Published on February 15th, 2013 | by Kerry Brunskill0
Soukyugurentai Retro Reflection
Platform: Saturn, PlayStation Publisher: Electronic Arts Developer: Raizing Release Date: 1997 Genre: Shoot 'Em Up
Welcome to Awesome Games’ weekly feature, Nihon Zone! Our resident import expert Kerry ‘Kimimi’ Brunskill brings you an exciting look at the wonderful world of Japanese video games. This week’s entry is a Retro Reflection of Soukyugurentai!
Soukyugurentai isn’t typically held in any great regard, and never really has been. Released in arcades to little fanfare in 1996, it was ported to Saturn and the PlayStation shortly afterwards. It was considered something of a poor person’s Radiant Silvergun on the former and widely-considered a bad port of a poor person’s Radiant Silvergun on the latter.
Despite a consistently low price point and wide-spread availability of the game – a plus point in a genre famed for its sky-high prices and general rarity - Soukyugurentai actually has some real pedigree behind it. Eighting/Raizing are neither strangers nor slouches in the genre and have a formidable library of titles that deserve to be played by any shmup fan. Dimahoo, Battle Garrega and Armed Police Batrider are all from the same stable as Soukyugurentai; they also had ex-Musha Aleste (widely regarded as one of the Mega Drive’s finest shmups) staff on board too. Oh, and let’s not forget that the soundtrack was composed by Hitoshi Sakimoto! If that name doesn’t ring a bell perhaps his work will – Radiant Silvergun, Vagrant Story, Tactics Ogre, Final Fantasy XII and many more notable titles spanning generations of video game hardware.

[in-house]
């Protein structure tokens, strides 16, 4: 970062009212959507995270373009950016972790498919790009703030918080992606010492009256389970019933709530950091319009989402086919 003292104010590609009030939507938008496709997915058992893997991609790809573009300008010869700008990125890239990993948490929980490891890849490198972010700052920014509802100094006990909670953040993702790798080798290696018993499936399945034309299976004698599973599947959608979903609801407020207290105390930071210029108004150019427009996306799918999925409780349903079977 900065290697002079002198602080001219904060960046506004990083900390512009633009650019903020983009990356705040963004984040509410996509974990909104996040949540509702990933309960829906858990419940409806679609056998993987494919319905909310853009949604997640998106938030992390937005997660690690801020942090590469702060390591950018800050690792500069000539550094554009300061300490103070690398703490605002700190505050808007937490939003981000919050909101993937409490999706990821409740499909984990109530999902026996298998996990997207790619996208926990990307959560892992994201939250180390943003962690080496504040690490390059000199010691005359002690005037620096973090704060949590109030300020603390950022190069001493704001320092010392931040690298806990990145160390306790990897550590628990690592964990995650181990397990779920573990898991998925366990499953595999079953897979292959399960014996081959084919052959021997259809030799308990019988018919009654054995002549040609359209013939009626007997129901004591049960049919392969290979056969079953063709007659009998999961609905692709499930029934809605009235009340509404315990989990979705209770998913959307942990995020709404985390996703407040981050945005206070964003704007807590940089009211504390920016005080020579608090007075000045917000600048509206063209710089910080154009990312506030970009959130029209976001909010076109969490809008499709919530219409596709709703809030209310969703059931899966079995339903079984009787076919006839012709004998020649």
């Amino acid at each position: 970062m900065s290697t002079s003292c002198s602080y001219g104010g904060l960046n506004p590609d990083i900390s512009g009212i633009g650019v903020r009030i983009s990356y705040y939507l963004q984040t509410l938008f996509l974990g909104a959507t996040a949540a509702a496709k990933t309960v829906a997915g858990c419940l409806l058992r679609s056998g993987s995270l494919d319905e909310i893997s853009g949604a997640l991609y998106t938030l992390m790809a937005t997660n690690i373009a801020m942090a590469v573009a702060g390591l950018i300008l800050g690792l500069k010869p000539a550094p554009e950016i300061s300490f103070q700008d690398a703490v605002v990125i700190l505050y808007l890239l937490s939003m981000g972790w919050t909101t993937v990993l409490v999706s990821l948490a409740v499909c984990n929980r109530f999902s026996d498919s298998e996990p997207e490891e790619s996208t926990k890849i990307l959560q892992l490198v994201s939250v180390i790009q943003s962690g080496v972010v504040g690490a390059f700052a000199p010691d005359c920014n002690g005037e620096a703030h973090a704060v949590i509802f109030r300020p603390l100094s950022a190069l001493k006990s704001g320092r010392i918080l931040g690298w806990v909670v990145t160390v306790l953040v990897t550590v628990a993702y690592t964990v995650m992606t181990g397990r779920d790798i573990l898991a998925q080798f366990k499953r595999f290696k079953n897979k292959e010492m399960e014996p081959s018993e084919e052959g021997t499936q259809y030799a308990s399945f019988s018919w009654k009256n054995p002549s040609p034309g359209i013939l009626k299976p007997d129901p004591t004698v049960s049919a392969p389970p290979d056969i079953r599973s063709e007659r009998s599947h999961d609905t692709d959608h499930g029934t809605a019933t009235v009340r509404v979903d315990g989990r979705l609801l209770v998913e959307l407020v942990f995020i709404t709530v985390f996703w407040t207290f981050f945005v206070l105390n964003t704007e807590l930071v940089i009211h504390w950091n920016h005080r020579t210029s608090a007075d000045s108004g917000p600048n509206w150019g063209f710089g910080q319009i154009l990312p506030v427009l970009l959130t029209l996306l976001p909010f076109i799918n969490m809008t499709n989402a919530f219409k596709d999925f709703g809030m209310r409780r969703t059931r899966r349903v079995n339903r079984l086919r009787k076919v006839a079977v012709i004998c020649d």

There’s quite a lot of confusion about the game, the various ports, and exactly what version got which extra, so here’s a brief overview to try and clear things up:
Soukyugurentai (蒼穹紅蓮隊). Released in arcades in 1996. Had a US arcade release under the name “Terra Diver”, this was the only non-Japanese release the game got. The title translates as “Blue Sky Crimson Lotus Corps”.
Soukyugurentai (蒼穹紅蓮隊). Released 7th Feb 1997 on Sega Saturn. A port of the arcade game with a few optional bells and whistles, such as the score attack mode. This version shows garbled text if played on a US/EU Saturn via a convertor as apparently vestiges of the English “Terra Diver” arcade translation remain on the disc. The official website still exists here.